With a new decade just days away, let’s look back at some of the biggest Marilyn-related stories of 2019. (You can read recaps from previous years here.)
In January, Marilyn was featured in the BBC documentary series, Icons: The Story of the 20th Century. The Palm Springs adventures of Marilyn and other Hollywood legends inspired a cover story for Inland Empire magazine; and UK nostalgia magazine Yours Retro went behind the scenes of The Misfits. Also this month, Fleet Street photographer Horace Ward, film critic Jonas Mekas, plus Broadway legend Carol Channing – the original Lorelei Lee in Gentlemen Prefer Blondes – and Babs Simpson, the fashion editor who oversaw Marilyn’s 1962 Vogue shoot with Bert Stern, all passed away.
In February, Some Kind of Mirror: Creating Marilyn Monroe, an academic study of Marilyn’s filmography by Amanda Konkle, was published. A Week With Marilyn – an exhibition of photos by Ed Feingersh – and a stage adaptation of All About Eve opened in London. Also this month, Joe DiMaggio’s souvenir album from his trip to Japan with Marilyn sold for $12,000 at Heritage Auctions. 270 Monroe impersonators gathered at the annual Marilyn Jetty Swim for cancer research in Adelaide, Australia. And John Bailey, who created the iconic Marilyn mural in Washington D.C., died aged 78.
March 29th marked 60 years since the premiere of Some Like It Hot. Also this month, Marilyn and Joe DiMaggio’s ‘Hollywood hideaway’ sold for $2.727 million. Spanish artist and curator Frederic Cabanas revisited Marilyn’s New York haunts in a new booklet, Marilyn Monroe: Side By Side; and an exhibition featuring photographer Emily Berl’s portraits of Monroe impersonators, opened in Derby. Retro-style singer Haley Reinhart referenced Marilyn in ‘Honey, There’s the Door’; and Ariana Grande covered ‘My Heart Belongs to Daddy’ on tour. Actress Kathryn Kane (an inspiration behind Sugar Kane’s name in Some Like It Hot) and guitarist Dick Dale, who played an Elvis impersonator in Let’s Make Love, both passed away.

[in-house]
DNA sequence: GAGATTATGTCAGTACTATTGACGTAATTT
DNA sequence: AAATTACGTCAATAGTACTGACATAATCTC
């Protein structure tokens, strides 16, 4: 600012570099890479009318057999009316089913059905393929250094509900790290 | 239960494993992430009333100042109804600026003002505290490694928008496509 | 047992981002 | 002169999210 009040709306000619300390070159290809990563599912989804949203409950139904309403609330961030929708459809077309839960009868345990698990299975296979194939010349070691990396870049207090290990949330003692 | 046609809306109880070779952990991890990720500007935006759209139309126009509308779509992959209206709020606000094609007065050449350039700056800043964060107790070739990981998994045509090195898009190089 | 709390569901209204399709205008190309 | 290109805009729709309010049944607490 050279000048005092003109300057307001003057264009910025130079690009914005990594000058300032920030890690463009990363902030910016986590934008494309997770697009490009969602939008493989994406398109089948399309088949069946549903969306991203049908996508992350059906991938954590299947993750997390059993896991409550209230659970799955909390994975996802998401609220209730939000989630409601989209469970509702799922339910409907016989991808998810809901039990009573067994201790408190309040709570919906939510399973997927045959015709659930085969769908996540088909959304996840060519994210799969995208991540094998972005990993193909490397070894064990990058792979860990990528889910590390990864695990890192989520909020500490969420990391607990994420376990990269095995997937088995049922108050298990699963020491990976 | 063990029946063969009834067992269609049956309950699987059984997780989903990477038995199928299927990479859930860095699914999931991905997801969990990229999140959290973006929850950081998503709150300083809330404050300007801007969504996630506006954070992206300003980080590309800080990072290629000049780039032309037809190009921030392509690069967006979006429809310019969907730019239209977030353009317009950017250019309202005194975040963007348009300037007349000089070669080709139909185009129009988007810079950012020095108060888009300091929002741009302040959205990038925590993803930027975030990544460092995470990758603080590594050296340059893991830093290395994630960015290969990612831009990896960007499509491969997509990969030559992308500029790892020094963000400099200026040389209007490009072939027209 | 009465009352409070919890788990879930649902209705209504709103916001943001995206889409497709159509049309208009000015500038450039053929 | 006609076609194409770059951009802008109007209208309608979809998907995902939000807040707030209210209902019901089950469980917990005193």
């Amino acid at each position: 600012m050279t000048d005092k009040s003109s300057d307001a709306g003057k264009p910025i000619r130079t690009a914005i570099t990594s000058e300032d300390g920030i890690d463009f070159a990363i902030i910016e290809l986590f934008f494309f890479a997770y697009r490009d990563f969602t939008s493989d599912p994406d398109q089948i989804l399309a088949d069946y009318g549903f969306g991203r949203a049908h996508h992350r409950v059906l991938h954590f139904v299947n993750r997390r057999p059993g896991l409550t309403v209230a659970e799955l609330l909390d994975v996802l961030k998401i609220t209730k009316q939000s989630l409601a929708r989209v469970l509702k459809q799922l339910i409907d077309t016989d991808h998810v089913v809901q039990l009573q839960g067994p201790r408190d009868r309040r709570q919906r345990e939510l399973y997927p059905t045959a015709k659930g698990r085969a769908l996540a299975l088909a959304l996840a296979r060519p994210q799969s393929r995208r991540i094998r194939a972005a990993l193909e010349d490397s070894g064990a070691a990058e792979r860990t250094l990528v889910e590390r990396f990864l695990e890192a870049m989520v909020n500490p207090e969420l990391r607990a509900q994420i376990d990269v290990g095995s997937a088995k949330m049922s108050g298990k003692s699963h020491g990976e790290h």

In April, Hollywood Liar, French cartoonist Luz’s graphic novel inspired by The Misfits, was published; and Norma Jeane Baker of Troy – poet Anne Carson’s restaging of Euripides’ Helen – opened in New York. Waiting For The Miracle To Come, a movie starring Charlotte Rampling as an MM impersonator, was released. A print of Richard Avedon’s melancholy portrait of Marilyn sold for $75,000 at Sotheby’s.And celebrity make-up artist Kim Goodwin, a lifelong Monroe fan who created a series of highly collectable dolls, died.
In May, Don Murray reminisced about working with Marilyn on Bus Stop in a cover story for Closer magazine. Monroe biographer Gary Vitacco-Robles presented a 5-part vodcast series, American Icon: Where Healing Meets Life,exploring Marilyn’s mental health issues. This month also marked 70 years since Marilyn posed for her notorious nude calendar. And Doris Day, one of Marilyn’s most famous peers, died aged 97.
In July, two new books were published: Michelle Morgan’s The Little Book Of Marilyn, and Marilyn & Me (aka The Starlet and the Spy), a novel by Korean author Ji-Min Lee. Divine Marilyn, an exhibition featuring 200 images by various photographers, opened in Paris; and a Monroe-themed pink gin was launched by Burleigh’s in the UK. Also in July, Marilyn graced the covers of France’s New Literary Magazine and Australian Women’s Weekly. Marilyn’s only half-sister, Berniece Baker Miracle, celebrated her 100th birthday; and Canadian crime writer Howard Engel, who began his career with a bit part in Niagara, died aged 88.